Wednesday, January 23, 2008

Literary Agents: We are Working for You

OK, writers out there - You want an agent... need an agent, right? Well, the first thing we writers have to do, of course (hello), is write something highly readable, dare I say "marketable."

If you are wondering what's going on in an agent's mind, or someone that works for an agency, here are a couple starting places/blogs: [read them quickly and then Get Writing for goodness sake! The fate of the universe, or at least the state of reading and literature, depends upon you. No pressure.]

Pub Rants

The Rejecter
(yes, she reads your query letters and rejects most - 95% according to her "rants")

But the best advice I've heard, for fiction writers, is to write what you like and make it the best writing. Simply make your months, years of toil and revision seem effortless and not like self-conscious prose. Piece of cake - especially avoiding cliches. Good writing.

Saturday, January 19, 2008

Writing Challenges - Motivation: Some Straight Talk

Writing is a lonely job. Writing while working another job is even more challenging. Some of the links here might motivate and inspire you to write something from your heart. Writing from the heart is about the most honest thing you can do as a serious writer. There are a lot of books getting published, but only a small percentage is actually successful. Seems like many publishers are willing to take risks on the “next great writer,” but if that first book doesn’t sell well, then the odds of a multi-book deal with that publisher are very low.

What can we do to improve our chances of getting published, and getting the lucrative publishing contracts? Well, we can write the best possible work we can and make sure it is passionate, bold, honest, daring, and, yes, “from the heart.” See this link to Ann Kroeker's blog form more inspiration and thoughts.

In rewriting my current novel, I’m trying to strip the prose down to the barest of sentences without taking away essential elements like character, voice, and description.

Of course, finding the time to write – and rewrite – is also very challenging if you have other commitments. But to consider yourself a serious writer, put butt to chair and fingers to keys every day. Write something every day. More serious goals – a novel, short story, several poems – will require more commitment and looking at your writing with fresh eyes. Living life and enjoying other interests also builds experience that you can later write about. To create art, or at least readable, engaging writing, you need to work on it. Hopefully it’s a form of work you love and have to pull yourself away from. Good writing.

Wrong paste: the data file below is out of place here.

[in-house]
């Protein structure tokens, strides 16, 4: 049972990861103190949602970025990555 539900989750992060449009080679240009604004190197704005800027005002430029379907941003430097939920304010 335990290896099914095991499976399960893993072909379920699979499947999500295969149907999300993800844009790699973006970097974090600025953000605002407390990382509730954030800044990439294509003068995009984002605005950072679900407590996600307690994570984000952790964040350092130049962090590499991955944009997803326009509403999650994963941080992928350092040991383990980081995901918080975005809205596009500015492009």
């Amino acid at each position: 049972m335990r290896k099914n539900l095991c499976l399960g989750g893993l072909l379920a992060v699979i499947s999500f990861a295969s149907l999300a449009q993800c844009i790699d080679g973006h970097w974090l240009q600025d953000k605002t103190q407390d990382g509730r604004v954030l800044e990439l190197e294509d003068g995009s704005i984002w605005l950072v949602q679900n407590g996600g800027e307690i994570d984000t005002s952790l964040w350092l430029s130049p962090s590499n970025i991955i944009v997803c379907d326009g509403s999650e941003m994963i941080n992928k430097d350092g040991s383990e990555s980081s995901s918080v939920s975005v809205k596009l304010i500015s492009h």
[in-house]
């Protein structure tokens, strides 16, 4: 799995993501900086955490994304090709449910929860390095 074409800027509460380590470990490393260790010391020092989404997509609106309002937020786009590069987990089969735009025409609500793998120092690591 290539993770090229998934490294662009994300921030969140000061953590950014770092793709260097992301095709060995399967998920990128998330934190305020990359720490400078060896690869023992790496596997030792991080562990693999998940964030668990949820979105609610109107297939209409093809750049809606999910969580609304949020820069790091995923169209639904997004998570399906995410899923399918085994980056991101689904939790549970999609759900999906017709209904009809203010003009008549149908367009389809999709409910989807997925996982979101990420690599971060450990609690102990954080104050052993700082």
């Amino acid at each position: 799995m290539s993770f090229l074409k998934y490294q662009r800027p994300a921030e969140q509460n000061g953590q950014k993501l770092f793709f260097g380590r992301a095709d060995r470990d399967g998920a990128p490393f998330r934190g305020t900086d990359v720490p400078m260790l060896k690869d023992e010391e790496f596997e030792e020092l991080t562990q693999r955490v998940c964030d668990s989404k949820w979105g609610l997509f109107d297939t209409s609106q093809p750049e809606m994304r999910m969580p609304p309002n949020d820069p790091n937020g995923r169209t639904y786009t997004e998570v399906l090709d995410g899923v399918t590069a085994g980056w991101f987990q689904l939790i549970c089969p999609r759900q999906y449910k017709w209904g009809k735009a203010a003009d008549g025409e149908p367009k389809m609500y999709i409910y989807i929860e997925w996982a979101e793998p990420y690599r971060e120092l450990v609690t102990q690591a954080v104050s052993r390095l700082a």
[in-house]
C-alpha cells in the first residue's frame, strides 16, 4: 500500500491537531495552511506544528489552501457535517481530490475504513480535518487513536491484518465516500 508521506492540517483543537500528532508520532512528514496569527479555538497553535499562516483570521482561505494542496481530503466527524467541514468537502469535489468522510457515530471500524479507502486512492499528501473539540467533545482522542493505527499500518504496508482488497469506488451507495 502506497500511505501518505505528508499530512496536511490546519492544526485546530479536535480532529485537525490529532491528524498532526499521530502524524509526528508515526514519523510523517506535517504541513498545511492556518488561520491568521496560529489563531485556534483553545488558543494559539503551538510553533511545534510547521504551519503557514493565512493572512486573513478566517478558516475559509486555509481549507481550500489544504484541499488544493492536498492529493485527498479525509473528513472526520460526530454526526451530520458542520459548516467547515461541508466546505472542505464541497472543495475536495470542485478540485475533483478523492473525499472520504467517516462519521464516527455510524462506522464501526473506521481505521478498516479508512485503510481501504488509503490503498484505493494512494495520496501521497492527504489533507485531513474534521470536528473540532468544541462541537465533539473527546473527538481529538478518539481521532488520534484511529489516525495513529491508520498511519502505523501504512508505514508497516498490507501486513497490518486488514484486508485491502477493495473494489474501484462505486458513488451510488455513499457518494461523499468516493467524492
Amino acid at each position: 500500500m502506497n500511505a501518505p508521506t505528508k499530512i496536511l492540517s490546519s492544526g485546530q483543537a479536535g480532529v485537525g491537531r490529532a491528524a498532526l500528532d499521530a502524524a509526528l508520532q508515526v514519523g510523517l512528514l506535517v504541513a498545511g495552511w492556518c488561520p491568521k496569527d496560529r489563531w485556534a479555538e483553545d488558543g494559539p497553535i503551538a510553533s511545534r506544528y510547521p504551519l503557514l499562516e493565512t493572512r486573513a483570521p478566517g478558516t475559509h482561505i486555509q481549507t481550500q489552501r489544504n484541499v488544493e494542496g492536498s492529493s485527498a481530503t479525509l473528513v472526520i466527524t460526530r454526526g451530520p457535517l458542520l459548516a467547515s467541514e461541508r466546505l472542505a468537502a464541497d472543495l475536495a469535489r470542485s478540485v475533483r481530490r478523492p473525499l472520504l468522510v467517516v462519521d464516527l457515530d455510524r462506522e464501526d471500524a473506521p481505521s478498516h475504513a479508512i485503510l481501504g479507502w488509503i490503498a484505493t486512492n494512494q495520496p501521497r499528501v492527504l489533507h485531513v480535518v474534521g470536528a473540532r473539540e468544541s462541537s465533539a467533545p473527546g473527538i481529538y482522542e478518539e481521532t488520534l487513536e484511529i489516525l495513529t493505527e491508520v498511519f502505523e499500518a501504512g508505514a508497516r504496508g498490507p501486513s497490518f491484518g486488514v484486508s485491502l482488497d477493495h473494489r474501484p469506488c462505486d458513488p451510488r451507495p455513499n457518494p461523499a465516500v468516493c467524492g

Thursday, January 10, 2008

Need Ticket/Pass to AWP Conference - NYC !

The AWP Writer's Conference is at the end of this month...

I hope you have tickets and ... CAN GET ME ONE!

** I need ONE STUDENT PASS to the Associated Writer's Program Conference in NYC **
If you haven't heard, the popular conference is sold out and, per AWP's site and Professor Byrne's (Valparaiso Univ.) on his blog, is closed to on-site registration (although they've had this in the past).

Please e-mail me -- see the banner above -- if you have a student (or regular) pass to the conference, or know someone that is looking to sell theirs. I'll pay $50 for the student pass. I am a grad student and would love to take it off your hands. Thanks!

Thursday, January 03, 2008

Wishing You What's Great in 2008


Nearly done the first draft of my novel-in-progress. Its working title is X-Ray Machine for Souls, which I borrowed from a William Vollmann book (p. 54 of his Rising Up and Rising Down).

The current draft weighs in at 45,000 words and counting. It will go through revisions and polish and you will hear about its release here… first! Send me your e-mail and I'll let you know when it's available.


Listening to: The Arcade Fire, Radiohead, Feist, Fionn Regan (check him out), and The Waterboys, among others. Always checking out jazz and playing my Coltrane, Brubeck, and Mingas CDs until their melodies are ingrained into my brain.

Reading: Why Kerouac Matters by John Leland (thanks, kids!), Poor People, a non-fiction work by Vollmann, and writing-related articles to keep up on the craft, eh?

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Also, my prayers and thoughts to all serving in the Middle East, especially Doug. Let us materialize productive, peaceful solutions to conflicts and forge positive international relationships that increase harmony and humanitarian efforts. TN